Lionsgate handles worldwide distribution for Alice, Darling, except for Canada, which will be handled by Elevation.

Black Ice is a feature-length documentary produced by Uninterrupted Canada in partnership with Bell Media, DreamCrew Entertainment and The SpringHill Company. Elevation will handle theatrical distribution of the film, while it will have its exclusive broadcast premiere on Bell Media sports network TSN. Vinay Virmani produces, with Drake and Adele “Future” Nur serving as executive producers.

Already announced as a world premiere, and now set as a special presentation, is Clement Virgo’s Brother.

Toronto filmmaker Sarah Polley’s Women Talking (Plan B Entertainment, Hear/Say Productions), based on the novel by Miriam Toews, will have its international premiere as a special presentation. The world premiere of the U.S. production, which is produced by and stars Oscar winner Frances McDormand, has not yet been announced, suggesting it may make its bow at the Telluride Film Festival in Colorado.

Other newly announced world premieres set for gala presentations are Peter Farrelly’s The Greatest Beer Run Ever (U.S.); Gabe Polsky’s Butcher’s Crossing (U.S.); Francesca Archibugi’s The Hummingbird (Italy, France); Tyler Perry’s A Jazzman’s Blues (U.S.); Shubham Yogi’s Kacchey Limbu (India); Paul Weitz’s Moving On (U.S.); Catherine Hardwicke’s Prisoner’s Daughter (U.S.); Rodrigo García’s Raymond & Ray (U.S.); Amy Redford’s Roost (U.S.); and Shekhar Kapur’s What’s Love Got to Do With It? (U.K.).

The world premiere special presentations include Richard Eyre’s Allelujah (U.K.); Edward Berger’s All Quiet on the Western Front (Germany); Robert Connolly’s Blueback (Australia); Lila Neugebauer’s Causeway (U.S.); Stephen Williams’ Chevalier (U.S.); J.D. Dillard’s Devotion (U.S.); Diego Lerman’s El Suplente (Argentina, Italy, Mexico, Spain, France); Tobias Lindholm’s The Good Nurge (U.S.); Stephen Frears’ The Lost King (U.K.); Jung Woo-sung’s A Man of Reason (South Korea); Mark Mylod’s The Menu (U.S.); Zachary Wigon’s Sanctuary (U.S.); Cesc Gay’s Stories Not to Be Told (Spain); Hong Sang-soo’s Walk Up (South Korea); and Henry Selick’s Wendell & Wild (U.S.).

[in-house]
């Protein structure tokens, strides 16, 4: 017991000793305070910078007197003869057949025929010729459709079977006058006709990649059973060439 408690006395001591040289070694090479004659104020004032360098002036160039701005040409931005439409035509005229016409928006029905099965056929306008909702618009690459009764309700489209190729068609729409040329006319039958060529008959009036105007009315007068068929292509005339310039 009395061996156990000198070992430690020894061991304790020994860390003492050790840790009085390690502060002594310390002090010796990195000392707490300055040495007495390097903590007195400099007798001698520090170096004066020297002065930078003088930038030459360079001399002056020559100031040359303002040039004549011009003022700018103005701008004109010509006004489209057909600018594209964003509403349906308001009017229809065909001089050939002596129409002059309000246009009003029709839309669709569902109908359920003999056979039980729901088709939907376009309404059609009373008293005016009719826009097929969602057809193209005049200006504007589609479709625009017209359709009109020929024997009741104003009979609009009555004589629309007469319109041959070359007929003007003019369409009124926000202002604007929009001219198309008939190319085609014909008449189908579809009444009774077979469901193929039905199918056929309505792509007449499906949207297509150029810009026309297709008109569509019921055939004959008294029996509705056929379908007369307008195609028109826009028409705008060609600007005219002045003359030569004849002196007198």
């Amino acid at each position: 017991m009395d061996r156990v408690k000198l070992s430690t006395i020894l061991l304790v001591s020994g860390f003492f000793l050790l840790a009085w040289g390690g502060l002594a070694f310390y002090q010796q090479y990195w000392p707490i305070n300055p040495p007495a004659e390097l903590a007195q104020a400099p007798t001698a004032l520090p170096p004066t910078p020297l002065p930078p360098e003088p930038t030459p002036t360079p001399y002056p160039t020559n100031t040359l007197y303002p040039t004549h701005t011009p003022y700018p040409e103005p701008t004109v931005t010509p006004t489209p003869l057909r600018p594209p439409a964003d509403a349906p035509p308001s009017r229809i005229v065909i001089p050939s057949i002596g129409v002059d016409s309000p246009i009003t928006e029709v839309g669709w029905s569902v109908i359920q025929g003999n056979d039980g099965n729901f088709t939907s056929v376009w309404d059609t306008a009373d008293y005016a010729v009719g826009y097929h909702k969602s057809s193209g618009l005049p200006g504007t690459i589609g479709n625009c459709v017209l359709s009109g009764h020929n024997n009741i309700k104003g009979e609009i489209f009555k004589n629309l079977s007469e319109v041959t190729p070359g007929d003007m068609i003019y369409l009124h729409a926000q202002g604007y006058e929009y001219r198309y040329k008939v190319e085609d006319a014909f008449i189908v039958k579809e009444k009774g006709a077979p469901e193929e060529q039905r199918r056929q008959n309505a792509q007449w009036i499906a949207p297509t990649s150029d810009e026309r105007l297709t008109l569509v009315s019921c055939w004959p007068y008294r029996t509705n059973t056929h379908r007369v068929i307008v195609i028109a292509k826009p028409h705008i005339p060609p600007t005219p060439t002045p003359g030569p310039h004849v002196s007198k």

When asked about the anticipated level of sales in the fall festival circuit this year, Bailey says it’s hard to predict sales volumes at this stage, especially with the festival back to in-person screenings.

“There’s a particular alchemy that happens during a film festival with how audiences and buyers respond to movies and the particular circumstances of the premiere on a given night: how the audience reacts, who’s in the room, who’s competitive with who else. That’s what tells you what’s going to sell and for how much and how soon,” he says. “What I will say is that the need for films to release, whether you’re releasing them theatrically or on a streaming platform or broadcast windows, that’s still there, that hasn’t changed. In fact, it may have grown.”

For Bailey, he’s just looking forward to seeing audience reactions in real time.

“Sometimes you can overhear conversations or just engage someone, ‘What did you see? What you think of it?’ And suddenly things will just pour out of them,” he says, “Everybody responds to films based on their own personal experience, so each time it’s different, everybody’s got a unique response to movies. That, to me, is one of the most exciting things about doing this work.”